A multi-site feasibility study to assess fever and wheezing in children after influenza vaccines using text messaging

Vaccine. 2017 Dec 15;35(50):6941-6948. doi: 10.1016/j.vaccine.2017.10.073. Epub 2017 Oct 28.


Background: Using text messaging for vaccine safety monitoring, particularly for non-medically attended events, would be valuable for pandemic influenza and emergency vaccination program preparedness. We assessed the feasibility and acceptability of text messaging to evaluate fever and wheezing post-influenza vaccination in a prospective, observational, multi-site pediatric study.

Methods: Children aged 2-11 years old, with an emphasis on children with asthma, were recruited during the 2014-2015 influenza season from three community-based clinics in New York City, and during the 2014-2015 and 2015-2016 seasons from a private practice in Fall River, Massachusetts. Parents of enrolled children receiving quadrivalent live attenuated (LAIV4) or inactivated influenza vaccine (IIV4) replied to text messages assessing respiratory symptoms (day 3 and 7, then weekly through day 42), and temperature on the night of vaccination and the next seven nights (day 0-7). Missing data were collected via diary (day 0-7 only) and phone. Phone confirmation was obtained for both presence and absence of respiratory symptoms. Reporting rates, fever (T≥100.4 °F) frequency, proportion of wheezing and/or chest tightness reports captured via text message versus all sources (text, phone, diary, electronic health record) and parental satisfaction were assessed.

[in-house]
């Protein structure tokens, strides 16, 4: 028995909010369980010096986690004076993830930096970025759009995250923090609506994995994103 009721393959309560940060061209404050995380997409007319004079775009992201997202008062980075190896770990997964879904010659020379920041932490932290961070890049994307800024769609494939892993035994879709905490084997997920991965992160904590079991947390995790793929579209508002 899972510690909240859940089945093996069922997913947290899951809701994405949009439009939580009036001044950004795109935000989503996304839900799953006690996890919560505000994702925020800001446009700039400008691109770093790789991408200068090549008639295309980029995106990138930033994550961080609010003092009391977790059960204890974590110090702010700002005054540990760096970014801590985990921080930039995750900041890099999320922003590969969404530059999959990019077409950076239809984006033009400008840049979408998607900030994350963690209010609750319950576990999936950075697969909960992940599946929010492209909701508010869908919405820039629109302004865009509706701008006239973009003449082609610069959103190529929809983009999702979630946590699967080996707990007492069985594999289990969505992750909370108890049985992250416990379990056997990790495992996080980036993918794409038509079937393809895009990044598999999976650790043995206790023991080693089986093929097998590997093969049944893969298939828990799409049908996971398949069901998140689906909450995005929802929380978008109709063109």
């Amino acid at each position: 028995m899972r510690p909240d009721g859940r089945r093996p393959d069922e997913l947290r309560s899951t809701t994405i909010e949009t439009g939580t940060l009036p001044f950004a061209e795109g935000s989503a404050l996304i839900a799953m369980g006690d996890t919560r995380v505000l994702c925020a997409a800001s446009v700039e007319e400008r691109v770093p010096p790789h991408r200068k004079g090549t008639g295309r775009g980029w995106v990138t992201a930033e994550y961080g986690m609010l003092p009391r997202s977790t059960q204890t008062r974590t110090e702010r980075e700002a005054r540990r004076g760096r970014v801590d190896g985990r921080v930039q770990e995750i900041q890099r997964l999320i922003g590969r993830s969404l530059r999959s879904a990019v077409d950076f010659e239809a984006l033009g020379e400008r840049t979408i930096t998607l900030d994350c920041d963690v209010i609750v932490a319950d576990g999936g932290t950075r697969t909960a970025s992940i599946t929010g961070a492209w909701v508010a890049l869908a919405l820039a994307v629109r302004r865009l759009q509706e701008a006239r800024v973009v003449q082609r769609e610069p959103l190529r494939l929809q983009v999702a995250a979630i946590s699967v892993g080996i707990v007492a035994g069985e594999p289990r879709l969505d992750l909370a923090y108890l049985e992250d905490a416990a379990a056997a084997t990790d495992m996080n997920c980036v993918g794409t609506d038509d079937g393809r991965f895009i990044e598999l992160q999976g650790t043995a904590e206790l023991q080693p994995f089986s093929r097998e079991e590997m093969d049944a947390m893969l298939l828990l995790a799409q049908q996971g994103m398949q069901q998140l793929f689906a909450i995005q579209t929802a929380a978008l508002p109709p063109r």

Results: Across both seasons, 266 children were analyzed; 49.2% with asthma. Parental text message response rates were high (>70%) across sites. Overall, fever frequency was low (day 0-2: 4.1% [95% confidence interval (CI) 2.3-7.4%]; d3-7: 6.7% [95% CI 4.1-10.8%]). A third (39.2%) of parents reported a respiratory problem in their child, primarily cough. Most (88.2%) of the 52 wheezing and/or chest tightness reports were by text message. Most (88.1%) participants preferred text messaging over paper reporting.

Conclusions: Text messaging can provide information about pediatric post-vaccination fever and wheezing and was viewed positively by parents. It could be a helpful tool for rapid vaccine safety monitoring during a pandemic or other emergency vaccination program.

Trial registration: clinicaltrials.gov Identifier: NCT02295007.

Keywords: Asthma; Influenza; Influenza vaccination; SMS; Text message; Vaccination; Vaccine safety; Wheeze.

Publication types

  • Observational Study

MeSH terms

  • Child
  • Child, Preschool
  • Drug-Related Side Effects and Adverse Reactions / epidemiology*
  • Feasibility Studies
  • Female
  • Fever / chemically induced
  • Fever / epidemiology*
  • Humans
  • Influenza Vaccines / administration & dosage*
  • Influenza Vaccines / adverse effects*
  • Male
  • Massachusetts / epidemiology
  • New York City / epidemiology
  • Prospective Studies
  • Respiratory Sounds*
  • Text Messaging / statistics & numerical data*


  • Influenza Vaccines

Associated data

  • ClinicalTrials.gov/NCT02295007